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Eur Heart J. 2015 Oct 14;36(39):2643-9. doi: 10.1093/eurheartj/ehv308. Epub 2015 Jul 30.

Replacing sitting time with standing or stepping: associations with cardio-metabolic risk biomarkers.

Author information

1
School of Public Health, The University of Queensland, Herston Road, Herston, Brisbane, QLD 4006, Australia Baker IDI Heart and Diabetes Institute, Melbourne, VIC, Australia School of Physiotherapy, Curtin University, Perth, WA, Australia g.healy@uq.edu.au.
2
School of Public Health, The University of Queensland, Herston Road, Herston, Brisbane, QLD 4006, Australia.
3
School of Public Health, The University of Queensland, Herston Road, Herston, Brisbane, QLD 4006, Australia Baker IDI Heart and Diabetes Institute, Melbourne, VIC, Australia Department of Medicine, Monash University, Malvern East, VIC, Australia Department of Epidemiology and Preventive Medicine, Monash University, Malvern East, VIC, Australia School of Population Health, The University of Melbourne, Melbourne, VIC, Australia.
4
School of Public Health, The University of Queensland, Herston Road, Herston, Brisbane, QLD 4006, Australia Baker IDI Heart and Diabetes Institute, Melbourne, VIC, Australia Department of Medicine, Monash University, Malvern East, VIC, Australia Department of Physiology, Monash University, Melbourne, VIC, Australia Department of Physiology, The University of Melbourne, Melbourne, VIC, Australia Centre for Physical Activity and Nutrition Research, School of Exercise and Nutrition Sciences, Burwood, VIC, Australia School of Sport Science, Exercise and Health, The University of Western Australia, Perth, WA, Australia Mary MacKillop Institute for Health Research, The Australian Catholic University, Melbourne, VIC, Australia.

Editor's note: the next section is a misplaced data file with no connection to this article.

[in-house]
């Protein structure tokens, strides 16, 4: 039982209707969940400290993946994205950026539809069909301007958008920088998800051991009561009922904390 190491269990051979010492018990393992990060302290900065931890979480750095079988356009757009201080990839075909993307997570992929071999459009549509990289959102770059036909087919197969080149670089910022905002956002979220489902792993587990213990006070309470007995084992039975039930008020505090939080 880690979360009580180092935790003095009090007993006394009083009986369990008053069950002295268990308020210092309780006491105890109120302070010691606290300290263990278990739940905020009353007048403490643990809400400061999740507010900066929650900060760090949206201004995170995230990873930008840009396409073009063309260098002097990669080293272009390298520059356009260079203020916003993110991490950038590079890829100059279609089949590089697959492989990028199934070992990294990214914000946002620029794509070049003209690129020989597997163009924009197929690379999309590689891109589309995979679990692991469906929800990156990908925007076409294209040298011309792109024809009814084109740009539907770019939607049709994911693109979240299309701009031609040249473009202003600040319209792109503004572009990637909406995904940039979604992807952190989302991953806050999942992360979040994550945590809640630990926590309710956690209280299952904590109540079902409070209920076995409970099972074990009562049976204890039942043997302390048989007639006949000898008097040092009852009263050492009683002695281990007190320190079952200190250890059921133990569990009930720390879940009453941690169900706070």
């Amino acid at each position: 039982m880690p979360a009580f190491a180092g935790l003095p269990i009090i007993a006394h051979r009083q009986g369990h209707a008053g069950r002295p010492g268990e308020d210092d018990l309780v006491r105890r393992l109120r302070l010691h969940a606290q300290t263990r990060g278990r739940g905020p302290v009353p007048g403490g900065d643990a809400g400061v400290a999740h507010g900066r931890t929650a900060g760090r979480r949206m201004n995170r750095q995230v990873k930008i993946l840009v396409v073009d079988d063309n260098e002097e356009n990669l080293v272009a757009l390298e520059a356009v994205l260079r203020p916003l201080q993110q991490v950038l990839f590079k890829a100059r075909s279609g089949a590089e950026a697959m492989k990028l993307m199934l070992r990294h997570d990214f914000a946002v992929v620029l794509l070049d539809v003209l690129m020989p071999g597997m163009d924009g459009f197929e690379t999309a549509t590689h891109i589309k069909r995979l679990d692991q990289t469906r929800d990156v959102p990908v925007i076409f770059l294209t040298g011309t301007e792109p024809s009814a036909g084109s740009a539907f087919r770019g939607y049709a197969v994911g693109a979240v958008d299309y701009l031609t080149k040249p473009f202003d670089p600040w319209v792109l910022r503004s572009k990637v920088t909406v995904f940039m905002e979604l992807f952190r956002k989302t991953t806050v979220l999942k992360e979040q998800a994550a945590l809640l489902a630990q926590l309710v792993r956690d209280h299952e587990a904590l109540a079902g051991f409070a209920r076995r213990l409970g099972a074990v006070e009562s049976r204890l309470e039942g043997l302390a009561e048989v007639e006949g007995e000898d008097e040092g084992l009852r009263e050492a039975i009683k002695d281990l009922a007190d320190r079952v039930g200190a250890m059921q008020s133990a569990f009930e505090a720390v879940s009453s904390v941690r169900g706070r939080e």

Abstract

AIMS:

While excessive sitting time is related adversely to cardio-metabolic health, it is unknown whether standing is a suitable replacement activity or whether ambulatory movement is required. Using isotemporal substitution analyses, we modelled cross-sectional associations with cardio-metabolic risk biomarkers of reallocating time (2 h/day) from sitting to standing or to stepping.

METHODS AND RESULTS:

A subsample of participants from the 2011/12 Australian Diabetes, Obesity, and Lifestyle Study wore the posture-based activPAL3 monitor [36-80 years (mean 57.9, SD 9.9 years); 57% women; n = 698 with data]. Associations of activPAL3-derived mean daily time sitting/lying (sitting), standing and stepping with body mass index (BMI), waist circumference, blood pressure, HbA1c, fasting glucose and lipids (high-density lipoprotein-, HDL, and low-density lipoprotein-cholesterol, total/HDL-cholesterol ratio, and triglycerides), and 2-h plasma glucose were examined. Adjusted for relevant confounders, sitting-to-standing reallocations were only significantly (P < 0.05) associated with approximately 2% lower fasting plasma glucose, 11% lower triglycerides, 6% lower total/HDL-cholesterol ratio, and 0.06 mmol/L higher HDL-cholesterol per 2 h/day. Sitting-to-stepping reallocations were only significantly associated with approximately 11% lower BMI, 7.5 cm lower waist circumference, 11% lower 2-h plasma glucose, 14% lower triglycerides, and 0.10 mmol/L higher HDL-cholesterol per 2 h/ day, while standing-to-stepping reallocations were only significantly associated with ∼10% lower BMI, 7 cm lower waist circumference, and 11% lower 2-h plasma glucose.

CONCLUSION:

Findings suggested that sitting-reduction strategies targeting increased standing, stepping, or both, may benefit cardio-metabolic health. Standing is a simple alternative to sitting, and requires further examination in prospective and intervention studies.

KEYWORDS:

Adult; Cardio-metabolic; Cross-sectional; Isotemporal; Sitting; Standing

Comment in

PMID:
26228867
DOI:
10.1093/eurheartj/ehv308
[Indexed for MEDLINE]

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